The reality most physicians acknowledge: The changes for VBC are coming, but care teams are not as prepared as they should be for their arrival. Providers are “not enthusiastic” about the changes, says Desai. “Most providers focus on offering care they can control in a clinic—but what happens when the patient leaves my clinic is largely out of my control and I don’t even know whether they take the medication as prescribed? If the result isn’t as desired, then the provider gets penalized for things beyond their control.”
“If physicians are incentivized to come up with some innovation to manage the outcomes, then there is a higher chance of it to be successful. I like the idea of throwing it back at the providers, have providers figure out a solution.”
VBC ultimately depends on what and who decides on the outcomes to be measured in the value-based system. Parks suggests that the current scenario could be seriously improved if the proper incentives were attached to it. “Money is a big motivator,” she adds. “If physicians are incentivized to come up with some innovation to manage the outcomes, then there is a higher chance of it to be successful. I like the idea of throwing it back at the providers, have providers figure out a solution.”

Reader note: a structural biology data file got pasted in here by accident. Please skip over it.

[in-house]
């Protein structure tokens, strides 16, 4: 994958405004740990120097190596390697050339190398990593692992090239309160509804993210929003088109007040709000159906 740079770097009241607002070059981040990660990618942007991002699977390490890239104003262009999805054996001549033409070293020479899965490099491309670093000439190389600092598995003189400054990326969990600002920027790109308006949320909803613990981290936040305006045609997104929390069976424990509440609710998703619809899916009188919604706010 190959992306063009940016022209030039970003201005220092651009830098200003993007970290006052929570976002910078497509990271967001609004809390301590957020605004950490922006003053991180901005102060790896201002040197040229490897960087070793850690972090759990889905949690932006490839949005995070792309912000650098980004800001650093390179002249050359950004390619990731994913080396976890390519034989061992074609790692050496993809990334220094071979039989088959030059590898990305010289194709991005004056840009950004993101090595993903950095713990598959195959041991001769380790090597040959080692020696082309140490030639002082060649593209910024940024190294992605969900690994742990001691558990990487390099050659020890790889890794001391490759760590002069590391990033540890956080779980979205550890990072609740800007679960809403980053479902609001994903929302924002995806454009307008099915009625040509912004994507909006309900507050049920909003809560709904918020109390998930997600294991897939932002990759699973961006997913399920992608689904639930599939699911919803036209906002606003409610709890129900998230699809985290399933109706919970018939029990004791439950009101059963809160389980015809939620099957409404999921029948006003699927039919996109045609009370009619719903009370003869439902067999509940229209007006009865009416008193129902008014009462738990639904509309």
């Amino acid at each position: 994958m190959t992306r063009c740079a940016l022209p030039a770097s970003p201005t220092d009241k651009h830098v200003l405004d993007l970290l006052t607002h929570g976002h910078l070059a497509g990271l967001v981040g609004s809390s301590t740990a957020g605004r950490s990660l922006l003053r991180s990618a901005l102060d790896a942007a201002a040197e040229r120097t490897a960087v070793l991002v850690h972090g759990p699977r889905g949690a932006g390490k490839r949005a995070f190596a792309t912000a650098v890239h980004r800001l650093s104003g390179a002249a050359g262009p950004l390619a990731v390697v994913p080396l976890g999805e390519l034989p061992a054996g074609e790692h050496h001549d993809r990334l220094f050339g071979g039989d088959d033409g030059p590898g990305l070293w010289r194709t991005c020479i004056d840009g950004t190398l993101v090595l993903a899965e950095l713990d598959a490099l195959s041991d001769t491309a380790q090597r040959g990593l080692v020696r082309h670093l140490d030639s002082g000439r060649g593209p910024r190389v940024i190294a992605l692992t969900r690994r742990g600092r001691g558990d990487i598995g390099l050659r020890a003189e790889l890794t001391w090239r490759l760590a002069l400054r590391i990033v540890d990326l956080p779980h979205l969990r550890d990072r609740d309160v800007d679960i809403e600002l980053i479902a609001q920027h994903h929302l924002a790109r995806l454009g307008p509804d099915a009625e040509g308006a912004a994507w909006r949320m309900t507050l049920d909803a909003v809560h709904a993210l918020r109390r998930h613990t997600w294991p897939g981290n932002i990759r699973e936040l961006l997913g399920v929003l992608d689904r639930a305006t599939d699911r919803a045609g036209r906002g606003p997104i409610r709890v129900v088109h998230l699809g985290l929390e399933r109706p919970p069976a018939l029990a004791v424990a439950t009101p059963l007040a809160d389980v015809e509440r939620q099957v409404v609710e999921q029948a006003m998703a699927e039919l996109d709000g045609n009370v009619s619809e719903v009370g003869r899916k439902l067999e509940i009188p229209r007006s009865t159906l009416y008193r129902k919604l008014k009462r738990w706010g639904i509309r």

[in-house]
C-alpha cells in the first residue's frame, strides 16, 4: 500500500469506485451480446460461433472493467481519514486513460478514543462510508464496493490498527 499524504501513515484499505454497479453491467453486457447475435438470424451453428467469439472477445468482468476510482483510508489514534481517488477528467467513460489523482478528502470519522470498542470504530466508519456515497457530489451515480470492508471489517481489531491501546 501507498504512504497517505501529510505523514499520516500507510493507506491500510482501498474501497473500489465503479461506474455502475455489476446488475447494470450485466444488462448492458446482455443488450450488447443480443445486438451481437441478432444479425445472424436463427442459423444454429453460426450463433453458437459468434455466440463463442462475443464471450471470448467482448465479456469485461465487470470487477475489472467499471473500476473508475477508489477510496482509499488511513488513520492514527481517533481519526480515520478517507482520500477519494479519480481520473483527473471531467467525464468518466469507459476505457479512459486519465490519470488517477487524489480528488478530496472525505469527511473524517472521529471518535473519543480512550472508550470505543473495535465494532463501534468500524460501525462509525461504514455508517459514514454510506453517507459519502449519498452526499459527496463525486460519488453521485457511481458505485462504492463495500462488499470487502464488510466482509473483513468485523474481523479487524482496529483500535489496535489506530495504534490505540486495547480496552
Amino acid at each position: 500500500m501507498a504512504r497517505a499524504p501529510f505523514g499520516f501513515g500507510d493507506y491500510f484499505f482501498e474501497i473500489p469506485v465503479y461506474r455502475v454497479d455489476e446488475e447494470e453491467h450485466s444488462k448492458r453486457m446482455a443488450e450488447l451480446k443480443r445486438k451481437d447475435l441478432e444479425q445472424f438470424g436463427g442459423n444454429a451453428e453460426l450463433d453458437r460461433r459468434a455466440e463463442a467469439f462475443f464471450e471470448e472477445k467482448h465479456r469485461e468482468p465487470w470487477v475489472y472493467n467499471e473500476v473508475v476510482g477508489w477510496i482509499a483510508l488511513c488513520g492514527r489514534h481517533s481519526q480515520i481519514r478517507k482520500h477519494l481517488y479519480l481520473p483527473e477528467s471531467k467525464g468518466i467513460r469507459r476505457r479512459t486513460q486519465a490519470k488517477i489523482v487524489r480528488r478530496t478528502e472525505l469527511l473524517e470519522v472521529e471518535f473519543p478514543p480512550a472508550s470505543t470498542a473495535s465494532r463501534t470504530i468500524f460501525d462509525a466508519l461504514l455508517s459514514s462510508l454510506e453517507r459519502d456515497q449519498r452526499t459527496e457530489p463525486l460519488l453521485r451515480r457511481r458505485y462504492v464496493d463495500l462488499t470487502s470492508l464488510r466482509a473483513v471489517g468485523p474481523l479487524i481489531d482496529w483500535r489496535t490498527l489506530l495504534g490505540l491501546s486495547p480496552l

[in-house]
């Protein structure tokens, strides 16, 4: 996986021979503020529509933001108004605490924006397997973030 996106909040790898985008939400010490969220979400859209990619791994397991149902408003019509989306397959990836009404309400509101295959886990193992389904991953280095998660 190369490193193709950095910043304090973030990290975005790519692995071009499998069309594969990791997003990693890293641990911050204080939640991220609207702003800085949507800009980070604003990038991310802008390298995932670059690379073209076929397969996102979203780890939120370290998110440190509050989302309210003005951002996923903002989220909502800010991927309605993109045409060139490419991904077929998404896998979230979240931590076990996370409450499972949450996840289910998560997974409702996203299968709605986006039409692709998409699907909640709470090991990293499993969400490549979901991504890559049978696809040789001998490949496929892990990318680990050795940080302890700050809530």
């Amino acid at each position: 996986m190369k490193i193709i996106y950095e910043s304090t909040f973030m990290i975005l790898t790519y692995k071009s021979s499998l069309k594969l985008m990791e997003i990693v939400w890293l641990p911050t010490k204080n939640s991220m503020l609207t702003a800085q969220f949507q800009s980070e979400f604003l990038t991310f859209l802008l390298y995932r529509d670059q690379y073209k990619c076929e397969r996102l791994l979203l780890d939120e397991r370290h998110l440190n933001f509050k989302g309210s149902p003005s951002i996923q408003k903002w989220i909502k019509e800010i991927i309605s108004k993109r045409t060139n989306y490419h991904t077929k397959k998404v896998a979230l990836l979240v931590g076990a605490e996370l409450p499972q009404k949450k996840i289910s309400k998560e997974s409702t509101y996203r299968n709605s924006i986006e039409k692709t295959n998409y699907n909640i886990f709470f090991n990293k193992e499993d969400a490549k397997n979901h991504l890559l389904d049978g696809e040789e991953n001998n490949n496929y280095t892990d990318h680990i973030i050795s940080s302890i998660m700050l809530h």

Value is not only limited to measuring the right outcome, physicians see value in work satisfaction. Says Parks: “Value [to providers] has always been linked directly to work satisfaction, which one also got from fostering relationship with patients. But, it is now changing.”
Patients are less satisfied with their care—especially millennials—who are turning to other information sources due to lack of physician accessibility. Programs should also include strategies to foster and nurture the physician-patient relationships to better provide value to the providers.
The Tech-Enabled Provider
Over the years, there has been a significant shift in increased regulation and the need for medical records. Parks says that value used to be a function of time, process, and the ability to provide quality care. “This was because of face-to-face involvement between the practitioner and the patient. However, these days about 80% of patient’s interaction is conducted electronically. So, value to physicians must now be focused on minimizing the electronic burden. The systems need to work make physicians more accessible to their patients.”
“There is more than enough data out there. And, this is where technology can help us capture it and give direct feedback to patients without actually having to engage with the doctors.”